Bull met his gaze, looking weary. His hand brushed lower, almost to the waistband of Dorain's pants. Neither had to look down to know thick fingers brushed over nearly faded bruises that would fit their shapes. Then, Bull straightened, hand at his side.
The silence stretched.
"Ah, I see," Dorian tried to keep his tone light, "Too much to hope for?"
Bull sighed. Confliction pulsed off his body in waves. "I'm not exactly gentle, Dorian."
"No," he agreed carefully. It wasn't often that they toed these lines, breaking the circles they often walked around each other, but right now their words were being spoken very softly. "But you've always been considerate."
Dorian noticed the change after that, the way Bull's eye glazed over briefly, then rattled to different corners of the room. He'd noticed it countless times before. Bull was assessing the situation.
Seconds stretched by, but in under half a minute Bull tipped his head slightly, barely a nod. It appeared whatever conclusion he would come to, he now had.
A hand landed on Dorian's opposite shoulder, the other guided his hip so he could turn him around without twisting. Dorian tried to keep Bull's eye, but read nothing, until finally he had his back to him. Bull let go of his hip and Dorian was facing the door.
The door. So that was the answer. He tensed. He wanted to turn back around, say something scathing, but he wouldn't. He'd already promised himself that if he was told to leave, he would. There was no reason to stir things up; no reason to thrust obligations on top of...whatever it was they had.
Another hand landing on his other shoulder stopped Dorian from taking those few steps forward. They squeezed. Thumbs pressed circles into his tense muscles. Dorian hesitated, unsure what to do.
He felt warmth at his back as Bull closed the distance between them. His arms wrapped around and began unbuckling straps with fingers deft from practice. Dorian's breath quickened.
Curiously, instead of pulling off the shirt, his hands wrapped around Dorian's biceps. They kneaded at the muscles and worked their way down. Bull bent with them and Dorian could hear his breathing behind his ear. Strong hands circled around Dorian's wrists, as gently as Bull would argue against.
"Does it hurt right now?" Bull asked. It took a moment for Dorian to catch on that Bull wasn't asking about his sensual treatment, but about the closed flaring wound on his stomach.
He thought a moment before deciding on an answer. "It's bearable," he deflected.
"I'm going to lift your arms, one at a time. I know you usually don't mind some pain," there was a note of amusement in Bull's voice, gone just as quickly, "But I need you to be honest with me and I need you to stay still." His tone took the steel edge of a command. "You feel any additional discomfort at all, you'll tell me. Do you understand?"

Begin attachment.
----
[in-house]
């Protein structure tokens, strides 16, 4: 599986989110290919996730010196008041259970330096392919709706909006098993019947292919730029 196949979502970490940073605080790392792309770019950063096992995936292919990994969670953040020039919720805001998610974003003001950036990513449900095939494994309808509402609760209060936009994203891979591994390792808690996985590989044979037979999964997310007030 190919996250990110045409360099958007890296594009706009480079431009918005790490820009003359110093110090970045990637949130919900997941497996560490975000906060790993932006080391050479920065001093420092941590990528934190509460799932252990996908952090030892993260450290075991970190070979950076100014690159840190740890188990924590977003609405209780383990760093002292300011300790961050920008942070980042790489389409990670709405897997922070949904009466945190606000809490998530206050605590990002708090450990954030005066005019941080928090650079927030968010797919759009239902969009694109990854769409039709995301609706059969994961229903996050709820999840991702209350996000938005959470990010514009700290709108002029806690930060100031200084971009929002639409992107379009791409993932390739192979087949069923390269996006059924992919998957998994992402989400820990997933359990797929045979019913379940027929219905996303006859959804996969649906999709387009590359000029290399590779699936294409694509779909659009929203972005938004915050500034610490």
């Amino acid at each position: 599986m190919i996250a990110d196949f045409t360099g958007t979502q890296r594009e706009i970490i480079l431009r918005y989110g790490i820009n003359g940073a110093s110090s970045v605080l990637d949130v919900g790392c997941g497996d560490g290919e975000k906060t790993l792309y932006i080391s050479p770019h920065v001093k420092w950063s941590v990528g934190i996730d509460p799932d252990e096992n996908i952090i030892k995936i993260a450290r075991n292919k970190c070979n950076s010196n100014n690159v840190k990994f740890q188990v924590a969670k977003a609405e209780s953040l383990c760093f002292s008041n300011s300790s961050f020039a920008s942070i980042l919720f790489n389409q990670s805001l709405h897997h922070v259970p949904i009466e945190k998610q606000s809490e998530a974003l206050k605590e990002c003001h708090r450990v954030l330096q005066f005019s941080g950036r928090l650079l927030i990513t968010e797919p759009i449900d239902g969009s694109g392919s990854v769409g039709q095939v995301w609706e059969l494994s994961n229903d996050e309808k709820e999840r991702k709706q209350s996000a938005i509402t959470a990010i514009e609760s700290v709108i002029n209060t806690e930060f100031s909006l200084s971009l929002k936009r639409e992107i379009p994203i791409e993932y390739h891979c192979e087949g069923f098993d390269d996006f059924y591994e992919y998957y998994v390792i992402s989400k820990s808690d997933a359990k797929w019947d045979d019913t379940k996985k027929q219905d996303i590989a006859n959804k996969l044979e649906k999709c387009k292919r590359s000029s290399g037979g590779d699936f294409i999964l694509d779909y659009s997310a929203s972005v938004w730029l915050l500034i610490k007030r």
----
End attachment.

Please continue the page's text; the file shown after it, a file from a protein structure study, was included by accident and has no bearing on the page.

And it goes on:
"Yes," Dorian breathed, fully feeling the effects of Bull's voice.
"Yes, you what?"
"Yes, I understand!" The snap to his voice was second nature, unfortunately.
Bull paused for the briefest of moments. "Then repeat it for me," he growled.
Dorian turned his head back to stare at Bull incredulously. "You are insufferable," he accused. It was often like this, some sort of struggle involved, some sort of power game. It could be so difficult getting the other man to bend. He liked to tell himself it grew tiresome. Dorian liked to tell himself a lot of things.
Very slowly, a finger at a time, Bull let go of Dorian's wrists. "And you're being very stubborn for someone who asked for this," he murmured into his ear.
Dorian had to bite his tongue, partly because saying differently wouldn't make a difference, and partly because he knew what he was getting into.
Bull gripped Dorian's waist. "I'll give you what you want," he rocked his hips forward, "But we're doing this my way. At my pace. You know what you do to me when you're all bitter smiles and sharp words, but I'm not going to risk giving you more than you can handle."
He spoke so lowly, a growling secret. His breath was causing shivers down Dorian's spine. The mage shifted from one leg to the other, hoping to shift his pants in some way, hoping to be subtle.
"If you want to keep going down the road you're on, that's fine. The door's right there," Bull finished. All in one step back, he straightened to full height and retracted his touch.
Dorian's breaths were heavy as he stared resolutely at the door that had panged him with anxiety only a few minutes before. He let the seconds run on. It wasn't the first time he'd been given this kind of ultimatum, but it would be the first time he chose to stay.
He wet his lips. "I'll tell you if it hurts," he said steadily, wondering if that would be good enough.
It was. He heard Bull grunt out a noise right behind him, something approving, something strained.